Sometimes I have to remind myself that eventually, life WILL get better, no matter what I'm going through at the moment. It can't hurt forever. There are moments in my future I WILL want to be here for. I just need to hold on tight and keep doing the next right thing.

We at HealthyPlace are here if you want to chat more.

Kindest regards,

Sarah Sharp
Sarah Sharp
Good morning, Aeron,

Thanks for reaching out. What's on your mind?

Kind regards,

Sarah Sharp
Sarah Sharp
Hi, O.S. Lamb,

Thank you for talking about your experiences, but I'm sorry to hear you've suffered so profoundly from your mother's mental illness. Do you think it would've made a difference for everyone if she had had access to treatment?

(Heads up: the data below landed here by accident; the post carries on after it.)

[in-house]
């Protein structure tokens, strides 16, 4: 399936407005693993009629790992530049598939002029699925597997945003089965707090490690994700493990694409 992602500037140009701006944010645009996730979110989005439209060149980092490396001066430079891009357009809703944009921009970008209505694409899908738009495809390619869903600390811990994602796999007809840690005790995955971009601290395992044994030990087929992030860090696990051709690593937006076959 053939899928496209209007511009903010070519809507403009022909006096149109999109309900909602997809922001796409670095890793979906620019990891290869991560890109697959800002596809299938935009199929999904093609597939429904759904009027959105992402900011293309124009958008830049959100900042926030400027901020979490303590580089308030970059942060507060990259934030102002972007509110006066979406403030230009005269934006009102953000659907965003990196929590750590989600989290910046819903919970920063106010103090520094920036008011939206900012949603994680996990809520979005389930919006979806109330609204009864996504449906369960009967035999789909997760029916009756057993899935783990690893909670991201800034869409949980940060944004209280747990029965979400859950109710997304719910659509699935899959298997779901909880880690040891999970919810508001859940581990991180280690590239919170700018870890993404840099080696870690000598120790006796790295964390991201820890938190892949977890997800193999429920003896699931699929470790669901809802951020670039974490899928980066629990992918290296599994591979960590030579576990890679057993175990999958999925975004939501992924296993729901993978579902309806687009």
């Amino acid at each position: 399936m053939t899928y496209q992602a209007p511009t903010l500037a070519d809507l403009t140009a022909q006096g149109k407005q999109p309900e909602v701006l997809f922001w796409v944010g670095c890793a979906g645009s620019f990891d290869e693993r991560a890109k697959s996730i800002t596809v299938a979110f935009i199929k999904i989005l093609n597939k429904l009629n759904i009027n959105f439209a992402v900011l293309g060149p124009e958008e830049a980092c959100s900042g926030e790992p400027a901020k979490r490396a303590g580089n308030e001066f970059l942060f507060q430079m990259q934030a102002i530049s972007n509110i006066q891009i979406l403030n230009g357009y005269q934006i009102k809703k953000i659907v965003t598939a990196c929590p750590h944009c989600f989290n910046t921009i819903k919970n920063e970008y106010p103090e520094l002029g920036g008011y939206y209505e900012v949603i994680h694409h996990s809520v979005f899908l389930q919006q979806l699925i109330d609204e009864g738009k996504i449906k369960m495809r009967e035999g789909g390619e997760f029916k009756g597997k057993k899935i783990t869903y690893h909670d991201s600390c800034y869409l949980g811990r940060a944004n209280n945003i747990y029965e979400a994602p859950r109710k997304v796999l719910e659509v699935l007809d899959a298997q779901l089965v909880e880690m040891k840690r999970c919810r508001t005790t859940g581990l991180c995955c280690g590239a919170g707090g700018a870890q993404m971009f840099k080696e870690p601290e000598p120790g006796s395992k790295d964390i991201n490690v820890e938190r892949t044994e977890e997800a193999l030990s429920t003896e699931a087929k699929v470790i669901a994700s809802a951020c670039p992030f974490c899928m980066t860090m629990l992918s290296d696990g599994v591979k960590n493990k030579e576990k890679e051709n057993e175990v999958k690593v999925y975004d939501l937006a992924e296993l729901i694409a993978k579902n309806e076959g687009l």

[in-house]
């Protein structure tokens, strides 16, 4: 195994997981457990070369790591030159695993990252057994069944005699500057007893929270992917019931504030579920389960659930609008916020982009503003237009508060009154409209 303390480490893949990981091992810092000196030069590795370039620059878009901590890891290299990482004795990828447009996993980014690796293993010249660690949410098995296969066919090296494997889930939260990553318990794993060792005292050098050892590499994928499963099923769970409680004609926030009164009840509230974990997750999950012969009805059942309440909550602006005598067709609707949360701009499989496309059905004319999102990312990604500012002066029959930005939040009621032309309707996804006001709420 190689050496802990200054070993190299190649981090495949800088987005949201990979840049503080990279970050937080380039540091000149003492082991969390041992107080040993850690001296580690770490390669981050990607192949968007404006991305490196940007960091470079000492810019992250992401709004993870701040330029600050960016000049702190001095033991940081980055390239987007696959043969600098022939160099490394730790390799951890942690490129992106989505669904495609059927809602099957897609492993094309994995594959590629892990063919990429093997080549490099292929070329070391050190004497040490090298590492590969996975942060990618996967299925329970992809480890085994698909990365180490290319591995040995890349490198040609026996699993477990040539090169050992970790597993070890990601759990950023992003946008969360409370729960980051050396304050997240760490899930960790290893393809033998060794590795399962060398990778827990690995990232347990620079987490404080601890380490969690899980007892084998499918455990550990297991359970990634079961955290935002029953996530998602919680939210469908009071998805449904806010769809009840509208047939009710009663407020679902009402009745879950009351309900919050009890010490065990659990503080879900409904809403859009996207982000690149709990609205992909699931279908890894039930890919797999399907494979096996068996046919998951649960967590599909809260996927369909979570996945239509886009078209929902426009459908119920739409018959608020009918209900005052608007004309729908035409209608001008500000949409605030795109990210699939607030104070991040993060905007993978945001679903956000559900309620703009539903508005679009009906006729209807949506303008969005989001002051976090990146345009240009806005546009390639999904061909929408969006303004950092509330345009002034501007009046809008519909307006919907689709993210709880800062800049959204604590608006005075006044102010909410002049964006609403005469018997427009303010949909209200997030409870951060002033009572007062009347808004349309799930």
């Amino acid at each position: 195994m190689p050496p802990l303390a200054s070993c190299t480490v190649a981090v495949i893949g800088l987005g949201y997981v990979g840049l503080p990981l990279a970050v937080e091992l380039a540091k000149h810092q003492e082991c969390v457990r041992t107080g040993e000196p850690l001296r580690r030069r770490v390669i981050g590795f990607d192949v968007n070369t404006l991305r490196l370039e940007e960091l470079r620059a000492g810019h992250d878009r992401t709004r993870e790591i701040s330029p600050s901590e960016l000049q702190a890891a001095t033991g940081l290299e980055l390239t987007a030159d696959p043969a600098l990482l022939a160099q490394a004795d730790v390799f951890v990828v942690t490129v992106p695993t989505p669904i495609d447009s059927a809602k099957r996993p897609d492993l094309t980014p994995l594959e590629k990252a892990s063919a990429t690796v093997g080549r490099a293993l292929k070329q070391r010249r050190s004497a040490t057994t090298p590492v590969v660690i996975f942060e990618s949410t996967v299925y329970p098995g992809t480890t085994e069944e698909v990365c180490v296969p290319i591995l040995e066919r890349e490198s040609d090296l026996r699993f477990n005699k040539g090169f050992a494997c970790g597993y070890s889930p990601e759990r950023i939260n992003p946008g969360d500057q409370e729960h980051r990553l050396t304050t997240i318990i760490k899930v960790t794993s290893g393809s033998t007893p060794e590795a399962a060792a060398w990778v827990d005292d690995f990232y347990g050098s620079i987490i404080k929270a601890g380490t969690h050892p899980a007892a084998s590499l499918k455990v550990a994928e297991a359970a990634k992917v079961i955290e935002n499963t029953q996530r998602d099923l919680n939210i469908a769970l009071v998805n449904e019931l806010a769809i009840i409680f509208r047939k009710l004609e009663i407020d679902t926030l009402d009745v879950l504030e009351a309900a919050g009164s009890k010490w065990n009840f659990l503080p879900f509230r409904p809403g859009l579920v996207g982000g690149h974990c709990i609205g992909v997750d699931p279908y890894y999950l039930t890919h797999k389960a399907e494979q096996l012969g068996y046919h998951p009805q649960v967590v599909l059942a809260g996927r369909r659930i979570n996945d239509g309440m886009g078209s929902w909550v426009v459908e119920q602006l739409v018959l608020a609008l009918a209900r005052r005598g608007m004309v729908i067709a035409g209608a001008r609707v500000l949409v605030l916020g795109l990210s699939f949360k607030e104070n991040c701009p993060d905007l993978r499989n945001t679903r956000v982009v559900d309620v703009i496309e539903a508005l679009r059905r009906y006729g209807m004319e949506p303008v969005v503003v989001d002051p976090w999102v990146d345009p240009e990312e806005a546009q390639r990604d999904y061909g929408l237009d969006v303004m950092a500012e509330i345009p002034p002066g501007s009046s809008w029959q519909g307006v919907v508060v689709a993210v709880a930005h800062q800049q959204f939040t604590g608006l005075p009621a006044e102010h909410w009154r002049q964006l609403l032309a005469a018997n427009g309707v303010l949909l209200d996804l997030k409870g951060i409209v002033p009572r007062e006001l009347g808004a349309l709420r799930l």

I'm looking forward to talking more.

Sincerely,

Sarah Sharp
Sarah Sharp
Hi, Sara.

Thank you for sharing this, and I'm so sorry for your loss. I'm sure you did everything you could do for your son. It sounds like he stayed so strong and hid his pain so well that probably no one knew what he was going through.

I've never lost a child, but I am a mother. Trying to imagine the pain you're experiencing feels unbearable. I do believe, though, that if you give yourself some time, it will start to hurt less. I don't think a parent gets over that kind of loss COMPLETELY, but I think with time it can hurt LESS.

I hope you have a strong support system, too. There's no way you can do this by yourself. If you do feel alone, maybe a therapist could help.

And please feel free to talk more on this page if that's the outlet you need.

Kindest wishes,

Sarah Sharp